SINGAPORE - Institute of Technical Education (ITE) students looking to hone their skills in artificial intelligence (AI) now have access to two new facilities.
The institute has launched its new drone and robot hub and advanced computing lab to prepare its students for the future.
Minister of State for Culture, Community and Youth, and Trade and Industry Low Yen Ling launched the facilities at ITE College West on Thursday (Feb 10).
The hub will train students from various disciplines to programme drones and robots to carry out tasks or perform in an indoor environment.
With the ability to perform synchronised movements and navigate obstacles, the robots and drones can be used for staging mass display performances in the entertainment industry, or security surveillance and search-and-rescue missions.
The hub, which has a 6m-high ceiling, is equipped with a 14m by 3m curved light-emitting diode video wall and a portable stage platform for students to design and programme drones and robots.
The advanced computing lab provides students with the resources to use high performance computing (HPC). They can aggregate the computing power remotely on a virtual platform to develop and train AI applications and models.
The drone and robot hub is open to students specialising in AI and automation in the Higher Nitec Electronics Engineering course, and members of the Electronics Engineering Club.
It will also be used to train secondary school students taking part in the ITE's annual technical skills competition IgnITE and adult learners taking SkillsFuture HPC Continuing Education and Training courses.
The advanced computing lab is open to students from the Higher Nitec courses IT Applications Development, Data Engineering, AI Applications, and Electronics Engineering. It is also open to ITE's AI Memories Club.
The new facilities are part of a bigger plan to make ITE students more employable.
The institute is also forming new industry partnerships to seek out more work experience and opportunities for its students.
At the event on Thursday, it signed partnership agreements with four technology companies specialising in AI - Aruba, a Hewlett-Packard Enterprise company, Intel Corp, SoftBank Telecom Singapore and Tata Consultancy Services.
The firms will work with ITE by providing internship opportunities and supporting the school's AI curriculum development.
For instance, Intel will be extending its AI for Future Workforce programme to ITE. The company will train ITE staff to facilitate the programme for students.
SoftBank Telecom Singapore will be supporting the set-up of an AI and robotics training facility at ITE College West.
Two of its signature humanoid robots, Pepper and Nao, are being used for training at ITE's new drone and robot hub.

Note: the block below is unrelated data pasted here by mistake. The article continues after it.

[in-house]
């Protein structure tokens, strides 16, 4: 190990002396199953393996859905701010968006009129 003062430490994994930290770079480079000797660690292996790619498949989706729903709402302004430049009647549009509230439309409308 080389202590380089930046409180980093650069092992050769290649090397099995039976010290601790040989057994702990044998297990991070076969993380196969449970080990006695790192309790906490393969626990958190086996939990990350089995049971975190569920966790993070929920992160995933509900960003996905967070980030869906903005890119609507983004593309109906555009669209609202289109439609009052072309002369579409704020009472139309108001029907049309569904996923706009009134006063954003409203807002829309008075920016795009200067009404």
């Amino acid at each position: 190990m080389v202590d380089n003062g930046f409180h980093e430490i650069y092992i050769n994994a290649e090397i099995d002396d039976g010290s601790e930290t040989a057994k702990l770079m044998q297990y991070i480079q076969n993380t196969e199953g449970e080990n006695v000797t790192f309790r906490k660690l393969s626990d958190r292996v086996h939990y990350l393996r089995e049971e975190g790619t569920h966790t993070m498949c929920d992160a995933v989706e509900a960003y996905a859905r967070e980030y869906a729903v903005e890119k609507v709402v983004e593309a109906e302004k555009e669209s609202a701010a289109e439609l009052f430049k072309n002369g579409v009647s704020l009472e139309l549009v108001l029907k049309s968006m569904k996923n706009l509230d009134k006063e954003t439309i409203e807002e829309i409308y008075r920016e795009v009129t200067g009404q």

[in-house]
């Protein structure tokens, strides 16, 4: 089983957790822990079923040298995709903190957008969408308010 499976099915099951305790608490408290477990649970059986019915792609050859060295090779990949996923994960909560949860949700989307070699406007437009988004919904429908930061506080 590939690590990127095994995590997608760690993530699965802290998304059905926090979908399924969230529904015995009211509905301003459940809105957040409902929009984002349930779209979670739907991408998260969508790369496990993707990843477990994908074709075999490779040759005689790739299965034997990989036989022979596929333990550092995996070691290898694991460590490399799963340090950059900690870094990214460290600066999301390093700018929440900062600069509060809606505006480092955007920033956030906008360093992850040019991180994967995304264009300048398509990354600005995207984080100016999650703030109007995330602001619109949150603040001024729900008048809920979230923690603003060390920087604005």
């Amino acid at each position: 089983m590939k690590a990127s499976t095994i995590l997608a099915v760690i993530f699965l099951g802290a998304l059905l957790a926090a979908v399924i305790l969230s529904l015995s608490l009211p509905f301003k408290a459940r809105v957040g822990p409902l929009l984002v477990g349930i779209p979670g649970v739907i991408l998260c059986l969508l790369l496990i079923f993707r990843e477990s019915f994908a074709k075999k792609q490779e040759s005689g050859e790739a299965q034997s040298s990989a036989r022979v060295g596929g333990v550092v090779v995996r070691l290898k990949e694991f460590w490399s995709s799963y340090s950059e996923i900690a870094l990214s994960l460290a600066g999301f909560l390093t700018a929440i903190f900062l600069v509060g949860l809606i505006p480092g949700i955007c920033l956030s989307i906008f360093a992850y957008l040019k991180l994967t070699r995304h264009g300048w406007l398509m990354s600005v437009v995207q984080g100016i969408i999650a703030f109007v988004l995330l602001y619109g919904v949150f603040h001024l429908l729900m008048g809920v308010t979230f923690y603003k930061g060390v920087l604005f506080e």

Dr Anjan Ghosh, executive director of government affairs in Asia, Latin America and Canada at Intel, said that AI is estimated to drive an increase of US$15 trillion (S$20 trillion) in global gross domestic product by 2030.
"To unleash the huge transformational value of AI, it is imperative now for everyone to understand and be comfortable with AI, to demystify and democratise AI."
Mr Mohamed Irshad, head of corporate affairs in Asean at Tata Consultancy Services, said the firm hopes to connect ITE teachers and students to opportunities in the digital economy, and build "equitable, inclusive pathways to success".
Mr Ho Wei Zhe, 18, a second-year Higher Nitec electronics engineering student, uses the advanced computing lab to create AI art, as part of the AI memories enterprise club.
"The lab helps students in AI training as it gives us the opportunity to use high performance computing," said the club president, citing the use of Google Colab and National Supercomputing Centre HPC.
"The new lab is better than the previous lab as it has more computers and allows more students to learn about AI and HPC," he said.
The club will be recruiting more Year 1 and 2 students from all disciplines to expose them to AI and HPC skill sets as these technologies cut across all courses and industries, he added.
Mr Abdullah Wira Musa, 18, a second-year Nitec student studying web application, uses the robot and drone hub for a module on AI.
"The hub is really welcome as it's a dedicated space for testing robots and drones. Previously, we were using a shared space."
He said it was safer flying drones in the hub as it provides a larger space and students can control drones from the gallery upstairs. They can put the robots and obstacles on the elevated platform, while earlier, they just used tables, he added.
"Normally, you only get to see drones in movies but getting to see your hours of hard work playing out in the (drone and robot) hub is very cool."